Isla de la Plata

We already visited one ‘poor man’s Galapagos’ in Peru, when we took a boat trip to Islas Ballestas, but in Ecuador we had the chance to visit another: Isla de la Plata. The 5km2 island lies off the west coast, near to the town of Puerto Lopez. Many of the same species in the Galapagos are also found here (but sadly not iguanas), including my most favourite sea bird ever; the blue-footed boobie!

Take a look at that fabulous colour scheme!

The females are actually the ones with brighter feet, and they’re also a little larger, with bigger pupils too.

We were able to get really close to them as they were unafraid and trying to stake out their terrritory for breeding.

The island is part of Machalilla National Park, and in order to protect the wildlife, you’re not allowed to go wandering around by yourself. The boat trip took about an hour and once on the island you’re split into groups and taken down different pathways whilst a guide points out different animals and plants.

We were led down Sendero de las Fragatas – Frigate Bird Trail. And boy did we see a lot of frigate birds!

It was both fascinating and repulsive to watch the big, noisy, stinking creatures splay themselves out in the flimsy-looking branches of their roost. I remembered from watching David Attenborough programs that frigate birds don’t have waterproof feathers, so I guess they were drying themselves out in the sun. I also remembered that they attack other birds and steal the fish they’ve just caught. With this thought in my head, I couldn’t help thinking that their sharp beaks and beady eyes looked rather evil.

We also got to see pelicans, another of my favourite birds, that I’d become familiar with in Valdivia, Chile.

I watched a group of them fishing together, which I had never seen before. The noise when they hit the water was really loud! It was interesting to see their strategy of scaring the fish into moving in one direction, making them easier to scoop up.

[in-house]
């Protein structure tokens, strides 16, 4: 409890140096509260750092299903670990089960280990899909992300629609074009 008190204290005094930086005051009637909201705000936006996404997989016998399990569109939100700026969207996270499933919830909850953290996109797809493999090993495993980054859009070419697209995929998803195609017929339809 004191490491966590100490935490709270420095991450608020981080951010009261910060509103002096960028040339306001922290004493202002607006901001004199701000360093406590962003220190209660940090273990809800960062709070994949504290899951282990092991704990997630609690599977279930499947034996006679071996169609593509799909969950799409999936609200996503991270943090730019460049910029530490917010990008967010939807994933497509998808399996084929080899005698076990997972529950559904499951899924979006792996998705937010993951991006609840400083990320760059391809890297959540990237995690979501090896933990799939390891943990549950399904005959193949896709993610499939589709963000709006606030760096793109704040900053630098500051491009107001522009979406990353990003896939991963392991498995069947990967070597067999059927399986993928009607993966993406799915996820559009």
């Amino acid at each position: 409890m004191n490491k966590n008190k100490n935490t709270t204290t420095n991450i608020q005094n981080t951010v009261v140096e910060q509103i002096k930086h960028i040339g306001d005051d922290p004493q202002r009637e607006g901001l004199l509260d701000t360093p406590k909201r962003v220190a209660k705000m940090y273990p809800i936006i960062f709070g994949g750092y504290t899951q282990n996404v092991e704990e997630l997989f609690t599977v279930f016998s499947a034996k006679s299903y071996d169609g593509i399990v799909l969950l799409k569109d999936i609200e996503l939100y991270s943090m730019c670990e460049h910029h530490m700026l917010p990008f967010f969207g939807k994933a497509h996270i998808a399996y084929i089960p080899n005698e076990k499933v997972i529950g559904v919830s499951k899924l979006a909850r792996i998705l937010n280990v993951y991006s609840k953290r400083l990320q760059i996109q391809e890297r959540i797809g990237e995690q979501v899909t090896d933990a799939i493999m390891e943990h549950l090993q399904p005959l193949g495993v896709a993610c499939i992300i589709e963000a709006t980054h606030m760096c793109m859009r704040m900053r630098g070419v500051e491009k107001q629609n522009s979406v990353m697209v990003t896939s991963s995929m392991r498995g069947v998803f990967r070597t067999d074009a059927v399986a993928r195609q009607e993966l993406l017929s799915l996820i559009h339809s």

When we first arrived, we spotted at least five turtles popping up to the surface very close to the boat. It really seemed like they were greeting us, and made me smile a lot as I’d never seen them in the wild before.

After walking around the island, we got back on the boats for lunch and then went snorkeling. There weren’t any turtles around, but I did see forests of seaweed and some big fish. Since this was only the second time I’d ever been snorkelling, I was pretty excited. Although the ocean was calm, I still felt a bit nervous as the water was so deep and every time I lifted my head I was a lot further from the boat than I expected.

I’m really pleased that we made the trip to Isla de la Plata as our budget didn’t allow us to go to the Galapagos. But it was on the way back to the mainland that we experienced the real reason I had wanted to make this trip.

Humpback whales come to these waters to mate and give birth. We were here at the perfect time of year to observe their displays of fin- and tail-slapping.

It was really hard to take pictures as the boat was rocking quite a bit. When one whale jumped completely out of the water, my hand went flying, but I did get a few shots using the sports setting.

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The trip cost $45 pp, including snorkel gear, boat, guide, lunch, snacks and drinks. There are lots of tour agencies in Puerto Lopez, but they aren’t all that helpful. We finally went with one on the Malecon (near the Ruta del Sol hotel) because it was the only place which could actually tell us what time the boat was leaving the following day.

What’s your favourite marine animal?

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